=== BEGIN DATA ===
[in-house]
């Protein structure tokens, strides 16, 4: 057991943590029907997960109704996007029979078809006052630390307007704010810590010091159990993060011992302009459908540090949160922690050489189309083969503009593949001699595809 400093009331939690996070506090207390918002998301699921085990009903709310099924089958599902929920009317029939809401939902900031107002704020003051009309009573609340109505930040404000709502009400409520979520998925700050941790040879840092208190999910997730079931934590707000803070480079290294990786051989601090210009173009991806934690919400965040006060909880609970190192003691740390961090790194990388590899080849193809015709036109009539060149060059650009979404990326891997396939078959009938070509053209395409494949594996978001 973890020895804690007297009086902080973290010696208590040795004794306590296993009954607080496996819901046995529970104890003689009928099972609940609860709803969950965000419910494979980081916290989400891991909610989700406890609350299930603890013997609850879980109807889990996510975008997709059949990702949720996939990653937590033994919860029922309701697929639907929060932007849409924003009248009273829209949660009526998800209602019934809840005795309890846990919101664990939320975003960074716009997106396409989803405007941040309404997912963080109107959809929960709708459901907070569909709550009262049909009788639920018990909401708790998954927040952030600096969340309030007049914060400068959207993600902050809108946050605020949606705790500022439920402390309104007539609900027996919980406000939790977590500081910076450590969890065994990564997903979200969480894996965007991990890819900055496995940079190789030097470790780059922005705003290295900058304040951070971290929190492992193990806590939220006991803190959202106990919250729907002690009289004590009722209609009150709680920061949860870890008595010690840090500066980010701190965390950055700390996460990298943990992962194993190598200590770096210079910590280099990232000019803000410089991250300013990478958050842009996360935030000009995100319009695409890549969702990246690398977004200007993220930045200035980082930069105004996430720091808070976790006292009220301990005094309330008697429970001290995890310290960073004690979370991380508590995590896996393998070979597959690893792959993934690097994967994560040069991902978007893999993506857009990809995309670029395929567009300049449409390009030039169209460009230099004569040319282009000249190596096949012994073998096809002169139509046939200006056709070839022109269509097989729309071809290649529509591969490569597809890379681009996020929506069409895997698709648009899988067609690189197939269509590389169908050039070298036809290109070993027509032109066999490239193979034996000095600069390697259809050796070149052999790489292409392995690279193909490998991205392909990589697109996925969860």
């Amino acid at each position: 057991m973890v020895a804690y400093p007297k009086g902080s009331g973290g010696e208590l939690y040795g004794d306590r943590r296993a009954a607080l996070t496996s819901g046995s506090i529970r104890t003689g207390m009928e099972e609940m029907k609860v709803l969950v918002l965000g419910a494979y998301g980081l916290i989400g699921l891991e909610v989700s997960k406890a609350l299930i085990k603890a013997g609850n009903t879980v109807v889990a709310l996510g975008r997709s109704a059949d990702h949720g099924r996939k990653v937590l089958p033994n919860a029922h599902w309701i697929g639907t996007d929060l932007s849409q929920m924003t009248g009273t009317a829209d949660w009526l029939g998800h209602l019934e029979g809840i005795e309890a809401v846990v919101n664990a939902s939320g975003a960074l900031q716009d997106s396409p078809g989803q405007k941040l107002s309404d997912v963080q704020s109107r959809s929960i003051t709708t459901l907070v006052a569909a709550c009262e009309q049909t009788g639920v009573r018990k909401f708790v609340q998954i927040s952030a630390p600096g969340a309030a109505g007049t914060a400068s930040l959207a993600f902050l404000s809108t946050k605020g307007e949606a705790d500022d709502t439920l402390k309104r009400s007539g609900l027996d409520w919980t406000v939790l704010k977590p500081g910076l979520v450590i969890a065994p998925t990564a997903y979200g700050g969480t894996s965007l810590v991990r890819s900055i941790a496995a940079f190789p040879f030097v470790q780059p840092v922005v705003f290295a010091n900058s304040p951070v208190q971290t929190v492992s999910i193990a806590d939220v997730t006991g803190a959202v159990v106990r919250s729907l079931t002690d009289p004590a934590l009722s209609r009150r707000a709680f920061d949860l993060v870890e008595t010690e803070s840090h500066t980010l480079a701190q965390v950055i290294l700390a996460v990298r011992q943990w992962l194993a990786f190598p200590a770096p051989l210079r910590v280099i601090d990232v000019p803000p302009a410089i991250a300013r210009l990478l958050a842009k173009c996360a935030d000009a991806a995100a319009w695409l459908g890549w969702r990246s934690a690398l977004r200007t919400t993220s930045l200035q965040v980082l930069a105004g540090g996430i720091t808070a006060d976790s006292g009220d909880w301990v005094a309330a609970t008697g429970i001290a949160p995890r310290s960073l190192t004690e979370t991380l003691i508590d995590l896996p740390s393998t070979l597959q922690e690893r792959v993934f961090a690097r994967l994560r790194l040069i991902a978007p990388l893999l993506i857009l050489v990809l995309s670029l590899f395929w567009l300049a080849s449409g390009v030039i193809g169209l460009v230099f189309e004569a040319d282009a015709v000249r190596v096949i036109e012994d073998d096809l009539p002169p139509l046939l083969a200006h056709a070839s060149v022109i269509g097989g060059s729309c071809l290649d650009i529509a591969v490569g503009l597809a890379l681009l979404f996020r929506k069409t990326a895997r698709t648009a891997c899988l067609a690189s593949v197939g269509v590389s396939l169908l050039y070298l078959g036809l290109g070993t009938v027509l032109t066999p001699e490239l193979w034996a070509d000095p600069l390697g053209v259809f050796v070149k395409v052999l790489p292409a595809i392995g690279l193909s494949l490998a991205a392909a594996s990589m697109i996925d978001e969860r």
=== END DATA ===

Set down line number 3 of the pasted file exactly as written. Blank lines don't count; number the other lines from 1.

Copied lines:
């Amino acid at each position: 057991m973890v020895a804690y400093p007297k009086g902080s009331g973290g010696e208590l939690y040795g004794d306590r943590r296993a009954a607080l996070t496996s819901g046995s506090i529970r104890t003689g207390m009928e099972e609940m029907k609860v709803l969950v918002l965000g419910a494979y998301g980081l916290i989400g699921l891991e909610v989700s997960k406890a609350l299930i085990k603890a013997g609850n009903t879980v109807v889990a709310l996510g975008r997709s109704a059949d990702h949720g099924r996939k990653v937590l089958p033994n919860a029922h599902w309701i697929g639907t996007d929060l932007s849409q929920m924003t009248g009273t009317a829209d949660w009526l029939g998800h209602l019934e029979g809840i005795e309890a809401v846990v919101n664990a939902s939320g975003a960074l900031q716009d997106s396409p078809g989803q405007k941040l107002s309404d997912v963080q704020s109107r959809s929960i003051t709708t459901l907070v006052a569909a709550c009262e009309q049909t009788g639920v009573r018990k909401f708790v609340q998954i927040s952030a630390p600096g969340a309030a109505g007049t914060a400068s930040l959207a993600f902050l404000s809108t946050k605020g307007e949606a705790d500022d709502t439920l402390k309104r009400s007539g609900l027996d409520w919980t406000v939790l704010k977590p500081g910076l979520v450590i969890a065994p998925t990564a997903y979200g700050g969480t894996s965007l810590v991990r890819s900055i941790a496995a940079f190789p040879f030097v470790q780059p840092v922005v705003f290295a010091n900058s304040p951070v208190q971290t929190v492992s999910i193990a806590d939220v997730t006991g803190a959202v159990v106990r919250s729907l079931t002690d009289p004590a934590l009722s209609r009150r707000a709680f920061d949860l993060v870890e008595t010690e803070s840090h500066t980010l480079a701190q965390v950055i290294l700390a996460v990298r011992q943990w992962l194993a990786f190598p200590a770096p051989l210079r910590v280099i601090d990232v000019p803000p302009a410089i991250a300013r210009l990478l958050a842009k173009c996360a935030d000009a991806a995100a319009w695409l459908g890549w969702r990246s934690a690398l977004r200007t919400t993220s930045l200035q965040v980082l930069a105004g540090g996430i720091t808070a006060d976790s006292g009220d909880w301990v005094a309330a609970t008697g429970i001290a949160p995890r310290s960073l190192t004690e979370t991380l003691i508590d995590l896996p740390s393998t070979l597959q922690e690893r792959v993934f961090a690097r994967l994560r790194l040069i991902a978007p990388l893999l993506i857009l050489v990809l995309s670029l590899f395929w567009l300049a080849s449409g390009v030039i193809g169209l460009v230099f189309e004569a040319d282009a015709v000249r190596v096949i036109e012994d073998d096809l009539p002169p139509l046939l083969a200006h056709a070839s060149v022109i269509g097989g060059s729309c071809l290649d650009i529509a591969v490569g503009l597809a890379l681009l979404f996020r929506k069409t990326a895997r698709t648009a891997c899988l067609a690189s593949v197939g269509v590389s396939l169908l050039y070298l078959g036809l290109g070993t009938v027509l032109t066999p001699e490239l193979w034996a070509d000095p600069l390697g053209v259809f050796v070149k395409v052999l790489p292409a595809i392995g690279l193909s494949l490998a991205a392909a594996s990589m697109i996925d978001e969860r």